In the 17th century, it was fairly optimistic to believe that the Earth was the centre of the universe. Alas! Humanity has reached the ultimate knowledge concerning astronomy.
When Galileo started to promote a heliocentric theory, he indirectly challenged the Catholic Church’s authority and their interpretation of the Word of God. At the time, few things were regarded as more pessimistic than this.
But Galileo has proven to be an optimist. We now know that, after centuries of observation, the Earth is merely 1 of many planets orbiting the Sun. Humanity was lightyears from achieving ultimate knowledge.
John F. Kennedy beautifully demonstrated Galileo’s optimism when he said, “We choose to go to the moon in this decade and do the other things, not because they are easy, but because they are hard.”
What Kennedy meant by “hard” was facing the unknown. The success of the moon landing depended on “solutions not yet discovered to problems not yet known.”
This is optimism: knowing that problems are inevitable but having the means to solve them, even though we might not know how yet.
The world is scattered with optimistic missions challenging “ultimate knowledge”. At some point, few could imagine a phone without a physical keyboard, Kodak cameras seemed undeniable, and NASA’s non-reusable space ships were standard.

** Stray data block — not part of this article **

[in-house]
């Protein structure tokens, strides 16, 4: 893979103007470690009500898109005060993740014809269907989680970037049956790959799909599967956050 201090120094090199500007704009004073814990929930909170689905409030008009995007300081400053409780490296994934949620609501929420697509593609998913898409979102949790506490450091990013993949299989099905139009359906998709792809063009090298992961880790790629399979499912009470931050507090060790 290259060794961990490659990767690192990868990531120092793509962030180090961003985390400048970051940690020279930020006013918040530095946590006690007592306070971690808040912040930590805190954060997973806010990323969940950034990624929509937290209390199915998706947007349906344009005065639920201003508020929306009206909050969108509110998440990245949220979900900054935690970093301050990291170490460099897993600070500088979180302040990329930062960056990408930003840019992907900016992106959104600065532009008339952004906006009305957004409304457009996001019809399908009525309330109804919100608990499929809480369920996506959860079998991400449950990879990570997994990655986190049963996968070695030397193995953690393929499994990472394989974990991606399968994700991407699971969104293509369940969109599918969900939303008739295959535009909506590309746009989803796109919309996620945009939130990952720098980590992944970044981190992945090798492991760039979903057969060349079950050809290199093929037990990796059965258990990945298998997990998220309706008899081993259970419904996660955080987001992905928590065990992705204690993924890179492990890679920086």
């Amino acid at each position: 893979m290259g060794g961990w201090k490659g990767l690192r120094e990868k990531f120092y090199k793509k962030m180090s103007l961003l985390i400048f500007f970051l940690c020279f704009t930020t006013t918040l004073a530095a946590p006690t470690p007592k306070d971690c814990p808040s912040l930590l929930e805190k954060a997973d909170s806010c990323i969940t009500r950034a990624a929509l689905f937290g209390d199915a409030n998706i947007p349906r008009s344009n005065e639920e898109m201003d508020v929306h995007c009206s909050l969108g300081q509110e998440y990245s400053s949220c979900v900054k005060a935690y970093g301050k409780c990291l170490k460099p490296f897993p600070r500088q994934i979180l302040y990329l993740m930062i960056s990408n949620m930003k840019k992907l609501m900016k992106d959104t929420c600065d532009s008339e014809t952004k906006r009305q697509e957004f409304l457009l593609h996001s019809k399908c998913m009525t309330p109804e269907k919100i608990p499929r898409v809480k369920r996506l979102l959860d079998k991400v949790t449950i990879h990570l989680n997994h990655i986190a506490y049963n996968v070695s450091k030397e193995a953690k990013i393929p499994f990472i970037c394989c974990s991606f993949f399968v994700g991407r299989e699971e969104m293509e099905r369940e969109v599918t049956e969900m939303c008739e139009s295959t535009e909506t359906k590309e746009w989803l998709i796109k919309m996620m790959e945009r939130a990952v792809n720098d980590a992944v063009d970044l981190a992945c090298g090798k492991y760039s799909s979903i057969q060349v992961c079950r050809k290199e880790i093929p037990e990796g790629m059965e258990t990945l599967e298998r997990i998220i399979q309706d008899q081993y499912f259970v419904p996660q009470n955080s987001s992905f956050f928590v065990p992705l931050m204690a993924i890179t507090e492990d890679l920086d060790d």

Today, woolly mammoths are extinct, and it’s hard to imagine ever living amongst them one day again.
Martin Rees feared that humanity was on the same trajectory as the woolly mammoth. In his book, Our Final Century, he came to the depressing conclusion that we now only have a 50% chance of surviving this century. One of the things he feared was that a genetically modified organism would escape a laboratory, resulting in a pandemic of an incurable disease. And no, he didn’t write this in the past few years; he wrote this almost 2 decades ago.
Rees didn’t intend to prophesy, and, as Deutsch explained in his book, The Beginning of Infinity, “[He was] warning that unless we solve certain problems in time, we are doomed. But that has always been true, and always will be. Problems are inevitable, and progress consists of solving them.”
Stephen Hawking contrasted Rees’ sentiment by echoing Deutsch:
I don't think the human race will survive the next thousand years, unless we spread into space. There are too many accidents that can befall life on a single planet. But I'm an optimist. We will reach out to the stars.
All optimistic missions are initially countered as lunacy or heresy. Ask Galileo. “But he’s dead.” That’s precisely my point. Problems are inevitable but soluble.
Prehistoric animals couldn’t help themselves, but we can.
So, with this as a backdrop, here’s to my fellow product designers, managers, engineers, et al: The work we put into the world will inevitably have problems; we’ll misinterpret customer needs, software will break, people will complain, and we might end up doubting ourselves.
We could be pessimists, but we can also use criticism and creativity to solve these problems.
We could be optimists.